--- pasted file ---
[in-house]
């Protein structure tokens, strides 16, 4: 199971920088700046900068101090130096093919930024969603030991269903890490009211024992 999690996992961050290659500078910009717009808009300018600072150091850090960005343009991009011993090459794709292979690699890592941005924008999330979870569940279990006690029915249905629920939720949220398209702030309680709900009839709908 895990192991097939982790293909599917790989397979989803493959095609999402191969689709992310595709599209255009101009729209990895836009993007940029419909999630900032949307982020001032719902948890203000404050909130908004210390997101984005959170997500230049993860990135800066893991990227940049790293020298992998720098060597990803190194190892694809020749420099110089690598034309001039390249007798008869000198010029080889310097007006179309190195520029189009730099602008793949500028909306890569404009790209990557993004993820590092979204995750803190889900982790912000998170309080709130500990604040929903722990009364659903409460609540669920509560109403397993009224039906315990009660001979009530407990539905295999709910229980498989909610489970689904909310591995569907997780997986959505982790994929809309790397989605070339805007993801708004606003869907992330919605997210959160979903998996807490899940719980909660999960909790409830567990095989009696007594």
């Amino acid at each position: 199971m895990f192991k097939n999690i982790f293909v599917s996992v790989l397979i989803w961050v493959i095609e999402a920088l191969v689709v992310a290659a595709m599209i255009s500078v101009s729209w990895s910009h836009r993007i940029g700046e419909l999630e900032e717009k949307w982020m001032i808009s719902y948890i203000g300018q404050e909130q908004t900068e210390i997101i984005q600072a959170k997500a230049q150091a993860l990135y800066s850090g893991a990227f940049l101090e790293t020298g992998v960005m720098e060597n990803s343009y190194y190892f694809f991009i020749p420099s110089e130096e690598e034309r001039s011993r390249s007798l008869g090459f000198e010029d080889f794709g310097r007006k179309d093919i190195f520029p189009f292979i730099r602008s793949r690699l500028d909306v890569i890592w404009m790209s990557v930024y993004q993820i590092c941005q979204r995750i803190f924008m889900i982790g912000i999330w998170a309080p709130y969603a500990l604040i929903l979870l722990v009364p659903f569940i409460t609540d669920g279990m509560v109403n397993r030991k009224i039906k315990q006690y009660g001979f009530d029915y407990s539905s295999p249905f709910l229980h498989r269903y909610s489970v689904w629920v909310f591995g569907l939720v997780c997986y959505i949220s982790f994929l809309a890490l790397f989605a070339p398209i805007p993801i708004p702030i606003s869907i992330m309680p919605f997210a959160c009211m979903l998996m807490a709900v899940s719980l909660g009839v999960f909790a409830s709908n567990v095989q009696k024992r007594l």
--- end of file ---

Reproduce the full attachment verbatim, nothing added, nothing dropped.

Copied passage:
[in-house]
């Protein structure tokens, strides 16, 4: 199971920088700046900068101090130096093919930024969603030991269903890490009211024992 999690996992961050290659500078910009717009808009300018600072150091850090960005343009991009011993090459794709292979690699890592941005924008999330979870569940279990006690029915249905629920939720949220398209702030309680709900009839709908 895990192991097939982790293909599917790989397979989803493959095609999402191969689709992310595709599209255009101009729209990895836009993007940029419909999630900032949307982020001032719902948890203000404050909130908004210390997101984005959170997500230049993860990135800066893991990227940049790293020298992998720098060597990803190194190892694809020749420099110089690598034309001039390249007798008869000198010029080889310097007006179309190195520029189009730099602008793949500028909306890569404009790209990557993004993820590092979204995750803190889900982790912000998170309080709130500990604040929903722990009364659903409460609540669920509560109403397993009224039906315990009660001979009530407990539905295999709910229980498989909610489970689904909310591995569907997780997986959505982790994929809309790397989605070339805007993801708004606003869907992330919605997210959160979903998996807490899940719980909660999960909790409830567990095989009696007594």
């Amino acid at each position: 199971m895990f192991k097939n999690i982790f293909v599917s996992v790989l397979i989803w961050v493959i095609e999402a920088l191969v689709v992310a290659a595709m599209i255009s500078v101009s729209w990895s910009h836009r993007i940029g700046e419909l999630e900032e717009k949307w982020m001032i808009s719902y948890i203000g300018q404050e909130q908004t900068e210390i997101i984005q600072a959170k997500a230049q150091a993860l990135y800066s850090g893991a990227f940049l101090e790293t020298g992998v960005m720098e060597n990803s343009y190194y190892f694809f991009i020749p420099s110089e130096e690598e034309r001039s011993r390249s007798l008869g090459f000198e010029d080889f794709g310097r007006k179309d093919i190195f520029p189009f292979i730099r602008s793949r690699l500028d909306v890569i890592w404009m790209s990557v930024y993004q993820i590092c941005q979204r995750i803190f924008m889900i982790g912000i999330w998170a309080p709130y969603a500990l604040i929903l979870l722990v009364p659903f569940i409460t609540d669920g279990m509560v109403n397993r030991k009224i039906k315990q006690y009660g001979f009530d029915y407990s539905s295999p249905f709910l229980h498989r269903y909610s489970v689904w629920v909310f591995g569907l939720v997780c997986y959505i949220s982790f994929l809309a890490l790397f989605a070339p398209i805007p993801i708004p702030i606003s869907i992330m309680p919605f997210a959160c009211m979903l998996m807490a709900v899940s719980l909660g009839v999960f909790a409830s709908n567990v095989q009696k024992r007594l």